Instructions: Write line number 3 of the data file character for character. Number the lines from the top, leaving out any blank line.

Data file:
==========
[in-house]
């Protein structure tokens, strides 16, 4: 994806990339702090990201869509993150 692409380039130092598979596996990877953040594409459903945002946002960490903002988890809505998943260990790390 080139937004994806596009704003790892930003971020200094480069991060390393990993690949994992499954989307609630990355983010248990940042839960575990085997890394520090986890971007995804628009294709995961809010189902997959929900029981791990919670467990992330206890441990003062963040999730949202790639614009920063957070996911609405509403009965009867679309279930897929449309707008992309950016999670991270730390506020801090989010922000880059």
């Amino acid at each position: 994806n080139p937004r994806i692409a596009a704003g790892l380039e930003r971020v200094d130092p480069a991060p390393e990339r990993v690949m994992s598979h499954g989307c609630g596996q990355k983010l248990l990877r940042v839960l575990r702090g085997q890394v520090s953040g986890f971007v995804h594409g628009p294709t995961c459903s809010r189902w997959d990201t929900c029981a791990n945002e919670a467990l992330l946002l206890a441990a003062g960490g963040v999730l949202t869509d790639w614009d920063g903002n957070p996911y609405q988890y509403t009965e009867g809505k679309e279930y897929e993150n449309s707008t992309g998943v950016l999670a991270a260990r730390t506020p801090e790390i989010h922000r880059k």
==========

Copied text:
């Amino acid at each position: 994806n080139p937004r994806i692409a596009a704003g790892l380039e930003r971020v200094d130092p480069a991060p390393e990339r990993v690949m994992s598979h499954g989307c609630g596996q990355k983010l248990l990877r940042v839960l575990r702090g085997q890394v520090s953040g986890f971007v995804h594409g628009p294709t995961c459903s809010r189902w997959d990201t929900c029981a791990n945002e919670a467990l992330l946002l206890a441990a003062g960490g963040v999730l949202t869509d790639w614009d920063g903002n957070p996911y609405q988890y509403t009965e009867g809505k679309e279930y897929e993150n449309s707008t992309g998943v950016l999670a991270a260990r730390t506020p801090e790390i989010h922000r880059k």